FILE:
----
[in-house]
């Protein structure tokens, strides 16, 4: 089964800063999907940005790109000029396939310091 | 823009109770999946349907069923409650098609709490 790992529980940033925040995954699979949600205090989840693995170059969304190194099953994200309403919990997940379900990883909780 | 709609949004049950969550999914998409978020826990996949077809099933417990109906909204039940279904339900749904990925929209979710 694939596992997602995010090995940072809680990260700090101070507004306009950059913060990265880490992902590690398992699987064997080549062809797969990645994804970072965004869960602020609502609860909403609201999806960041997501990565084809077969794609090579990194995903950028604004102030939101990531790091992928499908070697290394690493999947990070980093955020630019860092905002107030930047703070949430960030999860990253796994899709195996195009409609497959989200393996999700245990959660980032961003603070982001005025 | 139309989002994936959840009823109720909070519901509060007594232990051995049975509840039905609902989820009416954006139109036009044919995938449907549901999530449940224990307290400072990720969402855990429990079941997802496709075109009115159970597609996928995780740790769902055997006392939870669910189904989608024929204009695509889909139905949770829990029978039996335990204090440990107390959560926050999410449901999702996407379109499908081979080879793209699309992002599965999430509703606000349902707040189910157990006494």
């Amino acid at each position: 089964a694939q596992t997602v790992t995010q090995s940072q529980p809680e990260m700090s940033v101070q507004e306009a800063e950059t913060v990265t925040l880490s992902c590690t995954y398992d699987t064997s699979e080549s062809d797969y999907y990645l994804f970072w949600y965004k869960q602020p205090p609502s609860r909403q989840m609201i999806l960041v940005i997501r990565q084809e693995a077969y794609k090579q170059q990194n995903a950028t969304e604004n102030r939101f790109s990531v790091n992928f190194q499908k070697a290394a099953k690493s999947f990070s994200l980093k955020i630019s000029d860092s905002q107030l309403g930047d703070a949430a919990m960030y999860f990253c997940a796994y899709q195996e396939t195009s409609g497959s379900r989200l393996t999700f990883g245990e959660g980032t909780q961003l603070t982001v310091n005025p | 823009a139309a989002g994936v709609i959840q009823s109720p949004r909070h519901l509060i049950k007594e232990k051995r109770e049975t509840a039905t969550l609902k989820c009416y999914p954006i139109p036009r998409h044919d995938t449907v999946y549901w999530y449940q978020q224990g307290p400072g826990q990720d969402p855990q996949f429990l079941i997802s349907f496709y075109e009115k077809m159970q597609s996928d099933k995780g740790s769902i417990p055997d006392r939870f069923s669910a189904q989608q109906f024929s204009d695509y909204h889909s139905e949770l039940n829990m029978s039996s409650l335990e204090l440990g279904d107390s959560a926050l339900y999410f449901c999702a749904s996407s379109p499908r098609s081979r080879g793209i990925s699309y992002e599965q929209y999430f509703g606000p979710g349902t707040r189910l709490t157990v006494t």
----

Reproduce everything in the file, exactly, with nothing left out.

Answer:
[in-house]
């Protein structure tokens, strides 16, 4: 089964800063999907940005790109000029396939310091 | 823009109770999946349907069923409650098609709490 790992529980940033925040995954699979949600205090989840693995170059969304190194099953994200309403919990997940379900990883909780 | 709609949004049950969550999914998409978020826990996949077809099933417990109906909204039940279904339900749904990925929209979710 694939596992997602995010090995940072809680990260700090101070507004306009950059913060990265880490992902590690398992699987064997080549062809797969990645994804970072965004869960602020609502609860909403609201999806960041997501990565084809077969794609090579990194995903950028604004102030939101990531790091992928499908070697290394690493999947990070980093955020630019860092905002107030930047703070949430960030999860990253796994899709195996195009409609497959989200393996999700245990959660980032961003603070982001005025 | 139309989002994936959840009823109720909070519901509060007594232990051995049975509840039905609902989820009416954006139109036009044919995938449907549901999530449940224990307290400072990720969402855990429990079941997802496709075109009115159970597609996928995780740790769902055997006392939870669910189904989608024929204009695509889909139905949770829990029978039996335990204090440990107390959560926050999410449901999702996407379109499908081979080879793209699309992002599965999430509703606000349902707040189910157990006494």
């Amino acid at each position: 089964a694939q596992t997602v790992t995010q090995s940072q529980p809680e990260m700090s940033v101070q507004e306009a800063e950059t913060v990265t925040l880490s992902c590690t995954y398992d699987t064997s699979e080549s062809d797969y999907y990645l994804f970072w949600y965004k869960q602020p205090p609502s609860r909403q989840m609201i999806l960041v940005i997501r990565q084809e693995a077969y794609k090579q170059q990194n995903a950028t969304e604004n102030r939101f790109s990531v790091n992928f190194q499908k070697a290394a099953k690493s999947f990070s994200l980093k955020i630019s000029d860092s905002q107030l309403g930047d703070a949430a919990m960030y999860f990253c997940a796994y899709q195996e396939t195009s409609g497959s379900r989200l393996t999700f990883g245990e959660g980032t909780q961003l603070t982001v310091n005025p | 823009a139309a989002g994936v709609i959840q009823s109720p949004r909070h519901l509060i049950k007594e232990k051995r109770e049975t509840a039905t969550l609902k989820c009416y999914p954006i139109p036009r998409h044919d995938t449907v999946y549901w999530y449940q978020q224990g307290p400072g826990q990720d969402p855990q996949f429990l079941i997802s349907f496709y075109e009115k077809m159970q597609s996928d099933k995780g740790s769902i417990p055997d006392r939870f069923s669910a189904q989608q109906f024929s204009d695509y909204h889909s139905e949770l039940n829990m029978s039996s409650l335990e204090l440990g279904d107390s959560a926050l339900y999410f449901c999702a749904s996407s379109p499908r098609s081979r080879g793209i990925s699309y992002e599965q929209y999430f509703g606000p979710g349902t707040r189910l709490t157990v006494t």